LETTERS From Sue Coulcher, Sandown:
HAVING just retired, two months ago, after working as a healthcare assistant, in the inpatient ward and day centre, for some 18 years, I am feeling a huge need to inject some positive words into the mix, regarding the Earl Mountbatten Hospice.
When I left, the hospice, was a busy, bustling, happy place, filled with life, love and hope.
The staff, cooks, housekeepers, nurses, volunteers were all going about their business, putting their professional "hats" on and getting on with their jobs…this remains exactly the same today.
Over the past 18 years, the hospice has grown and changed enormously, treating so many more symptoms of so many more diseases, not just cancer. It is also reaching out into the community and St Mary’s Hospital, encompassing patients and families alike. The John Cheverton Centre is now up and running, a very "buzzy" place, giving information, support, reassurance, numerous therapies, benefiting patients and families alike.
There is the day centre, where people pick up a paint brush for the first time or feel the warmth of clay in their hands as they shape a bowl or mug.
You see people laughing together, swapping stories, no mention of illness, but sharing a very social and active time. All the while, superb staff keeping an ever watchful eye, for any change in circumstance, be it medical or social.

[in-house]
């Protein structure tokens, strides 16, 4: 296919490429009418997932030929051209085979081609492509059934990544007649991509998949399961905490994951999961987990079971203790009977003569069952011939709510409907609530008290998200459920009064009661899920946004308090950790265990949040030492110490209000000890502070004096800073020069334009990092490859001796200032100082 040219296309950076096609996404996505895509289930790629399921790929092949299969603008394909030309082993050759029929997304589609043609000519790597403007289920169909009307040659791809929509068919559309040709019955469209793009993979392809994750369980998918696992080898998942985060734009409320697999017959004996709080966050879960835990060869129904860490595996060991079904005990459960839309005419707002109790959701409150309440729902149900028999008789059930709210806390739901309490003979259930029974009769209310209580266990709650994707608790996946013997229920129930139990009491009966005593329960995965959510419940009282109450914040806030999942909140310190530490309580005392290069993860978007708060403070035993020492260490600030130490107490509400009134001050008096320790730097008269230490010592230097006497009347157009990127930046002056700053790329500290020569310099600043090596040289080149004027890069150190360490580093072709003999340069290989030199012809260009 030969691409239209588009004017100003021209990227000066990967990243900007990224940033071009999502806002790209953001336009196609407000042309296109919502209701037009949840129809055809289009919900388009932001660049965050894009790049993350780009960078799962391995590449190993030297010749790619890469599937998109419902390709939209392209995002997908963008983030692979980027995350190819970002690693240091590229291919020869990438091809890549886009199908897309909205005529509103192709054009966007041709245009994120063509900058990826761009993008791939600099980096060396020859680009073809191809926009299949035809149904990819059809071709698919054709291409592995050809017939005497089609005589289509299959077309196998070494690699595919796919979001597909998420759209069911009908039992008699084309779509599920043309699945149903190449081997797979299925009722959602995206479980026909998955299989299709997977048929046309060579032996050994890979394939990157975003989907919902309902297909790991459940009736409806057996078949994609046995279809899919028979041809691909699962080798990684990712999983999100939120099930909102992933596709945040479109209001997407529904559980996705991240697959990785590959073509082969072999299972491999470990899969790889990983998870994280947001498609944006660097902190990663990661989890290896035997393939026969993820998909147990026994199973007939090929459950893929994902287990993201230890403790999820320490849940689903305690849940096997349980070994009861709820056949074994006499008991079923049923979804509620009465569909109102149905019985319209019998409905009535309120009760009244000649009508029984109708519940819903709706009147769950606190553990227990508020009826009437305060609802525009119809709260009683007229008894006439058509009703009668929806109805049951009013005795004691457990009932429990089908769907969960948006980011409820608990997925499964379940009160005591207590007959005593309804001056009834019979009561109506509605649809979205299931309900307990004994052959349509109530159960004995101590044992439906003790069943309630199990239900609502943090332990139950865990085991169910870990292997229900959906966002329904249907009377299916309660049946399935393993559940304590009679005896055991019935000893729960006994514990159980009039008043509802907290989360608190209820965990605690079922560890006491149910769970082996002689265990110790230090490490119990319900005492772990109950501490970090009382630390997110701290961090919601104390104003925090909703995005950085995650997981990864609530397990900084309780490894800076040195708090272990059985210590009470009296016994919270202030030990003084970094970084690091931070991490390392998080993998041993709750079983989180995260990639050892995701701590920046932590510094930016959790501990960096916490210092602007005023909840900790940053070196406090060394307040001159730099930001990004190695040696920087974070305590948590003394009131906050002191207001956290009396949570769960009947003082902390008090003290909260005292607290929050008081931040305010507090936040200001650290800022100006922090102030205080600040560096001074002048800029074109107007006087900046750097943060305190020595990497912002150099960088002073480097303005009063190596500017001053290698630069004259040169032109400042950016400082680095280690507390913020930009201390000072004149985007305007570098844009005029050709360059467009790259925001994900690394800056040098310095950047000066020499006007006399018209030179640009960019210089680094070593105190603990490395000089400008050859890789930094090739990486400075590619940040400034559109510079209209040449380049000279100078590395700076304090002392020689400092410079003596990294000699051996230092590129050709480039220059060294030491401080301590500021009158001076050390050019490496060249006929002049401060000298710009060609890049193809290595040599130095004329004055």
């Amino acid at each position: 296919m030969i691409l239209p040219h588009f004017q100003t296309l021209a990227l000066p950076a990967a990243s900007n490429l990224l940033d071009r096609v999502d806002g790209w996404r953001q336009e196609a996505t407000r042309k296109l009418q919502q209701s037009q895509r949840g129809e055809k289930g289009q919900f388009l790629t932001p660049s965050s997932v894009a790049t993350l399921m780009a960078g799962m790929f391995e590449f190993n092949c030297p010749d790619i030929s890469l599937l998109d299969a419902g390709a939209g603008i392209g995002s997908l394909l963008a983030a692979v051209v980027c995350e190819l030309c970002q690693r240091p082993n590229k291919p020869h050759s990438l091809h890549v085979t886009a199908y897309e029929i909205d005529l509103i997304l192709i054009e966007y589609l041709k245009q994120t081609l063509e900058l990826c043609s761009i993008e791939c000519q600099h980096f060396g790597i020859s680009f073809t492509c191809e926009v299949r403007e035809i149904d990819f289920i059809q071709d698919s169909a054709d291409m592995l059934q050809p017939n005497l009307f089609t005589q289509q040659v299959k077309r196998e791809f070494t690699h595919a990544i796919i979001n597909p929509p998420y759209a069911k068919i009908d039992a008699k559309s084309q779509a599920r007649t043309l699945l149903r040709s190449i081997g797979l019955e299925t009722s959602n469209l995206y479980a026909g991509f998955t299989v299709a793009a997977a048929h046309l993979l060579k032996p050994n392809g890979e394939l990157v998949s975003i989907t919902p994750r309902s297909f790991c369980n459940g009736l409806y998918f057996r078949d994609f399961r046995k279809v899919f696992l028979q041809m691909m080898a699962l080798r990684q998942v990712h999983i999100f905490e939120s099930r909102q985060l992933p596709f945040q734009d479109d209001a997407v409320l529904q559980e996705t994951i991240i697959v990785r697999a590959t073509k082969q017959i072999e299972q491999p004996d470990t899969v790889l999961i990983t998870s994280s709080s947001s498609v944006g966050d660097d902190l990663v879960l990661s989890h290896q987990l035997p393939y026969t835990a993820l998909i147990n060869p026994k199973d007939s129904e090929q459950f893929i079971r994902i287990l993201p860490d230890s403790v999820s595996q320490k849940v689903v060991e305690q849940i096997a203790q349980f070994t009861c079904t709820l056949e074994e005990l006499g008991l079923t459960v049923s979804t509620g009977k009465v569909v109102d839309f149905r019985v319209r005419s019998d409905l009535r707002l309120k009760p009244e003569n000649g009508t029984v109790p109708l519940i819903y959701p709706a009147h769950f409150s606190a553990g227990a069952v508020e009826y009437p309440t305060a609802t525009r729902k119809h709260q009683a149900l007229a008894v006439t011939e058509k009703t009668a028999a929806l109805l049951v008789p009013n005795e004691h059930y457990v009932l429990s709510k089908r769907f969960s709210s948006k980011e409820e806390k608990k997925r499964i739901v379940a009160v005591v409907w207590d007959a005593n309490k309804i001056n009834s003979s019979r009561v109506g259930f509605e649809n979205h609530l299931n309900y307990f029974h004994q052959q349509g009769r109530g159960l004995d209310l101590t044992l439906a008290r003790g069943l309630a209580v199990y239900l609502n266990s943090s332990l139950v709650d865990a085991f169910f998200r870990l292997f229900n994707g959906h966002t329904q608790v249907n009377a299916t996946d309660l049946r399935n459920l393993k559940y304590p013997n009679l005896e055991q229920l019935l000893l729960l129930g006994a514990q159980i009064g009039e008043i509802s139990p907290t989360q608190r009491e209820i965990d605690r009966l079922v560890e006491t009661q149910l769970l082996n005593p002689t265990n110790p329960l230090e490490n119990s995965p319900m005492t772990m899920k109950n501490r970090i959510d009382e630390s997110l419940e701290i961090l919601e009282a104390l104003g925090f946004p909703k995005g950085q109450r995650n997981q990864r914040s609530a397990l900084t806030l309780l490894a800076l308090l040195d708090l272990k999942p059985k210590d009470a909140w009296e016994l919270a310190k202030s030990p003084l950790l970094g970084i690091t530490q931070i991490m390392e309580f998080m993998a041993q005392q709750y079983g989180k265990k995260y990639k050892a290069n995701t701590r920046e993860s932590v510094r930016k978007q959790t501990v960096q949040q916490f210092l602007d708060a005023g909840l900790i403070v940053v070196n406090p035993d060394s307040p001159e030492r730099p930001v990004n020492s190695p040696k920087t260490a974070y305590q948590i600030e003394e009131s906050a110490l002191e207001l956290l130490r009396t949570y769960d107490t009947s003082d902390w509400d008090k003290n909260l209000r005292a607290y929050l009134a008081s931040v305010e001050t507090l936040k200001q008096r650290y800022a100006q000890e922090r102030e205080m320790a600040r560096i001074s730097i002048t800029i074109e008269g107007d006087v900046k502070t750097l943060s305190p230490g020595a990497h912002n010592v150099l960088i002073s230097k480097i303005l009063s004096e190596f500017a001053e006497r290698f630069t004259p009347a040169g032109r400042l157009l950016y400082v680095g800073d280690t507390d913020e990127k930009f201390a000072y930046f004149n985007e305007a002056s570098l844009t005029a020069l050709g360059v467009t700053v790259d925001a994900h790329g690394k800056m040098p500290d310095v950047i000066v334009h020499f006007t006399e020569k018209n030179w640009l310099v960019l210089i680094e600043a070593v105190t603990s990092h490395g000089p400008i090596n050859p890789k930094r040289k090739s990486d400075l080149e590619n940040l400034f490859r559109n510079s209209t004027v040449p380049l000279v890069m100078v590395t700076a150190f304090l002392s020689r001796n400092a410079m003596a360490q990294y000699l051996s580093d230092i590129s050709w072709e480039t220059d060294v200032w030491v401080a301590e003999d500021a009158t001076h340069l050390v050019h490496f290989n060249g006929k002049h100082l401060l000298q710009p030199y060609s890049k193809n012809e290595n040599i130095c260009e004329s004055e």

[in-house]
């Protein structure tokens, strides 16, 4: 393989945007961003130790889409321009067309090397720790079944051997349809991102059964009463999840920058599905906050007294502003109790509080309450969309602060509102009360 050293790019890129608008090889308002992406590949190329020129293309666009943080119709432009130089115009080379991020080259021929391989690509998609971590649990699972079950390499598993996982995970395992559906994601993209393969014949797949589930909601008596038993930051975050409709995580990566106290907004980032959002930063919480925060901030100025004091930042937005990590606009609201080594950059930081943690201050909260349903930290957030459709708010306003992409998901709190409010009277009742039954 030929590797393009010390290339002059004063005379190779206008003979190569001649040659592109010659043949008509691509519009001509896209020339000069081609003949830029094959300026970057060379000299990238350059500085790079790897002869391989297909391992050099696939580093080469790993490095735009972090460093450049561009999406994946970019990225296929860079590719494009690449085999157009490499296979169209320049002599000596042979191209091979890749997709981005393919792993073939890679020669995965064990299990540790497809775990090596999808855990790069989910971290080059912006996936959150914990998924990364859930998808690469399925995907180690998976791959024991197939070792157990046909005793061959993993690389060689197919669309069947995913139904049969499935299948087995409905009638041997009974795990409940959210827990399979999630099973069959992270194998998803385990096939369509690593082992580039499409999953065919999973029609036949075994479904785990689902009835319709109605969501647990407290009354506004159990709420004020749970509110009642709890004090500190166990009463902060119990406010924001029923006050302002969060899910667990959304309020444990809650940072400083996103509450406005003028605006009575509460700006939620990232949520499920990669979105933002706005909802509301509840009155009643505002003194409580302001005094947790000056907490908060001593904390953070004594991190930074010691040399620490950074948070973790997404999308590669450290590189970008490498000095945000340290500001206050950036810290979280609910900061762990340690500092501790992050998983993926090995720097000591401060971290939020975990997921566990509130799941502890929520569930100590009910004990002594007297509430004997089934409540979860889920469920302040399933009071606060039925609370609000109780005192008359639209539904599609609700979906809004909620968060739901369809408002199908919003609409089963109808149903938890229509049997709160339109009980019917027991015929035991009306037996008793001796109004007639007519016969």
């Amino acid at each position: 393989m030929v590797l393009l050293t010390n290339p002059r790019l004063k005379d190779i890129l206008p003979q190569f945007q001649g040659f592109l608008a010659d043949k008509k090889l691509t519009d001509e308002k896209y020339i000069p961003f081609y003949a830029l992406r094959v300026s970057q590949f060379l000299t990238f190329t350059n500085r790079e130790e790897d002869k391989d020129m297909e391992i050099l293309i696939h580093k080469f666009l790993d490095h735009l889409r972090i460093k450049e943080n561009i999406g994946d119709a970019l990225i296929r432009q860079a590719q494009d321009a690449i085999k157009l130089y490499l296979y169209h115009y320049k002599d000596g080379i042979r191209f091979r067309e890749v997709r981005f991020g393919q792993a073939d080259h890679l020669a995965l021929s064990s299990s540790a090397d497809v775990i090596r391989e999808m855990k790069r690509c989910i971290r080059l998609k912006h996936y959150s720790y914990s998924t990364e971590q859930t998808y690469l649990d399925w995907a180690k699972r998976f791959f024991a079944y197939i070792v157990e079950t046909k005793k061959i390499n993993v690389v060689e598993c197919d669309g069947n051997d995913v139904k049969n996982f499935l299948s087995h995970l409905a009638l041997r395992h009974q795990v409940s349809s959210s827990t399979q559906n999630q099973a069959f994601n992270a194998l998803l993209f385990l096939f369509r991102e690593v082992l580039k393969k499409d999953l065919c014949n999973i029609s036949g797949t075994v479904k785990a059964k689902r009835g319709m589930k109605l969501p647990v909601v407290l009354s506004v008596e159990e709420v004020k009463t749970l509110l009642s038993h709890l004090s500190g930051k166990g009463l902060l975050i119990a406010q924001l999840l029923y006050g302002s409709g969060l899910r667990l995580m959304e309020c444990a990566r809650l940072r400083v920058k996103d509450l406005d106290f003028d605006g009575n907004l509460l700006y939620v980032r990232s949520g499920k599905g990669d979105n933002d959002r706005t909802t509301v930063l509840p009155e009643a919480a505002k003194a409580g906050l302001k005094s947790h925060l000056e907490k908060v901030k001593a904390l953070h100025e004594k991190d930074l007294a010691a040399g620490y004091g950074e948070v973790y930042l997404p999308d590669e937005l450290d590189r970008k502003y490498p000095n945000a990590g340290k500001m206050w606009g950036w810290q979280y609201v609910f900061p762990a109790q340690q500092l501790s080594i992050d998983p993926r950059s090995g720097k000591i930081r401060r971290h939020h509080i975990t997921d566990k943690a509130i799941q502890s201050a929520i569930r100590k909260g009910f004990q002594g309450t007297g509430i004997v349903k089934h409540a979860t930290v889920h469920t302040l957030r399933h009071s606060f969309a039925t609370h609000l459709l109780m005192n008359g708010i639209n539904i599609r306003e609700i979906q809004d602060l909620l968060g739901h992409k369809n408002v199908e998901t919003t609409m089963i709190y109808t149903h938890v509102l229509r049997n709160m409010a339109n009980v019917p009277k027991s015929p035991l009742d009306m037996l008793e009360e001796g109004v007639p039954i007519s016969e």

In the inpatient ward, where those who are struggling with life due to the symptoms of their illness are admitted, very often feeling frightened, fearful and poorly, the exceptional skills of "the team" strive to get the best possible outcome for that patient and family, sometimes this is very complicated and challenging.
But the aim is to get patients back home as soon as possible to live their lives, for however long that life is, days, weeks, months, years or sometimes just hours.
With an ever-growing unit, inevitably staff changes are made. Five years ago, five staff nurses were removed from post and redeployed. This was in the name of cutbacks/restructure. Fear and anxiety filled us all at the time. This did not make the front page of the County Press.
Decisions sometimes have to be made, no matter how tough or how sad we feel about them.
For those of you who are thinking of withdrawing your time or your money, please, please think again. In our hour of darkness, we all need a beacon of light and hope.
This is what our Island hospice will give you, the Island people I am sure will continue to give and support.